16 E. Pine Avenue
This home is probably one of the earliest homes left standing in the old town area. The Ada County Assessor records that it was built in 1885, but Eliza Zenger, Meridian’s first homesteader, did not have a clear title for what would become Meridian at that point. The Hedges family did not immigrate to the area until about 1902 so Meridian records this properties’ build date as 1902. The Clement “Clem” Hedges’ family home still stands on the northeast corner of Pine Avenue and Meridian Road.
When an epidemic of typhoid fever struck Meridian in 1909, many shallow residential wells and school cisterns were pronounced dangerous. The Hedges’ well was one of the few uncontaminated sources of drinking water in the area. Dr. Halbert F. Neal linked typhoid-causing germs to shallow sources of water, including ditch water. Church and community leaders led a successful bond election for a city well and municipal service that began in 1910. The 1910 water tower is east of Cloverdale Road, south towards Kuna.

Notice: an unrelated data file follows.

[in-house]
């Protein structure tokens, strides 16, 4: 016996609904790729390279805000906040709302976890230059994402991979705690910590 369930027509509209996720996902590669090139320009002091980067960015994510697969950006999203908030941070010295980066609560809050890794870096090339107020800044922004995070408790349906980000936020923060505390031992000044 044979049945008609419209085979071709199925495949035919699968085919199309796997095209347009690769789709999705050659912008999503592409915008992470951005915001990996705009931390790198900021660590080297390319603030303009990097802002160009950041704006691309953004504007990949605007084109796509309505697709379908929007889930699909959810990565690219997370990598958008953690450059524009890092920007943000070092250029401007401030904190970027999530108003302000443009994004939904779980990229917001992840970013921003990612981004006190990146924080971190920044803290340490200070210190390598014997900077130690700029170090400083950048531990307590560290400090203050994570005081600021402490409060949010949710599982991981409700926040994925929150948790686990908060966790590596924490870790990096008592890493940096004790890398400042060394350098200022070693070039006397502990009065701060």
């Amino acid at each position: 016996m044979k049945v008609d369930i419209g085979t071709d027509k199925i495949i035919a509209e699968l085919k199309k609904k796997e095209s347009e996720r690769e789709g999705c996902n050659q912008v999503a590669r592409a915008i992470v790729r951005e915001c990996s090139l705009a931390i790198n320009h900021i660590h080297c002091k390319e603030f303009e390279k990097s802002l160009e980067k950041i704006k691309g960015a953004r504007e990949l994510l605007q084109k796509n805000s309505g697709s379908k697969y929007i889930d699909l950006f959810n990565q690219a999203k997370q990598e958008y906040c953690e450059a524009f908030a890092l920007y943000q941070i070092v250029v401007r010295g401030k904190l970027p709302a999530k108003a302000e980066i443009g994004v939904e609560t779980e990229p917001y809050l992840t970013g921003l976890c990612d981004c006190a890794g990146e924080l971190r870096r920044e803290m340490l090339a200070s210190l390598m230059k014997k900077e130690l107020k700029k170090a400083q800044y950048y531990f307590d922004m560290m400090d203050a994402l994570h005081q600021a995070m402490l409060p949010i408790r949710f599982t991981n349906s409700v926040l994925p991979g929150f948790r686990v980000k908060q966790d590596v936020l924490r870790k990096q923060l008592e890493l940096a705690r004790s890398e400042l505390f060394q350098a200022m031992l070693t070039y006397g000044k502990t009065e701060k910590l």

Meridian historian Lila Hill presents the Hedges House: